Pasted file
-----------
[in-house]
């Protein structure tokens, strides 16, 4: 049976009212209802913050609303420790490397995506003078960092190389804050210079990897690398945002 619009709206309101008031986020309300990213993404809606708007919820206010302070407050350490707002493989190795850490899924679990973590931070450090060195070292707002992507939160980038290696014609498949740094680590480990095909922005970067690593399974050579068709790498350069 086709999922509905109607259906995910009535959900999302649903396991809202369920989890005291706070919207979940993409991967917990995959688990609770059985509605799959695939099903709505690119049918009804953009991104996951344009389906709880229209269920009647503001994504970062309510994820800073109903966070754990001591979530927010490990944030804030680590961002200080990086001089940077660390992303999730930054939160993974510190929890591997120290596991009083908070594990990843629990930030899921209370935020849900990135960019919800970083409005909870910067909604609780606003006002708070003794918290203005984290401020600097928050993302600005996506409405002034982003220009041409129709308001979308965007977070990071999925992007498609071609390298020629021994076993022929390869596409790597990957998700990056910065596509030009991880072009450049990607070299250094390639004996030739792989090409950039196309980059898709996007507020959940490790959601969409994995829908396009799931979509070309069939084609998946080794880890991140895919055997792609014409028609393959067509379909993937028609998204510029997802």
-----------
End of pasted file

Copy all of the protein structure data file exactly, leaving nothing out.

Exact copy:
[in-house]
């Protein structure tokens, strides 16, 4: 049976009212209802913050609303420790490397995506003078960092190389804050210079990897690398945002 619009709206309101008031986020309300990213993404809606708007919820206010302070407050350490707002493989190795850490899924679990973590931070450090060195070292707002992507939160980038290696014609498949740094680590480990095909922005970067690593399974050579068709790498350069 086709999922509905109607259906995910009535959900999302649903396991809202369920989890005291706070919207979940993409991967917990995959688990609770059985509605799959695939099903709505690119049918009804953009991104996951344009389906709880229209269920009647503001994504970062309510994820800073109903966070754990001591979530927010490990944030804030680590961002200080990086001089940077660390992303999730930054939160993974510190929890591997120290596991009083908070594990990843629990930030899921209370935020849900990135960019919800970083409005909870910067909604609780606003006002708070003794918290203005984290401020600097928050993302600005996506409405002034982003220009041409129709308001979308965007977070990071999925992007498609071609390298020629021994076993022929390869596409790597990957998700990056910065596509030009991880072009450049990607070299250094390639004996030739792989090409950039196309980059898709996007507020959940490790959601969409994995829908396009799931979509070309069939084609998946080794880890991140895919055997792609014409028609393959067509379909993937028609998204510029997802």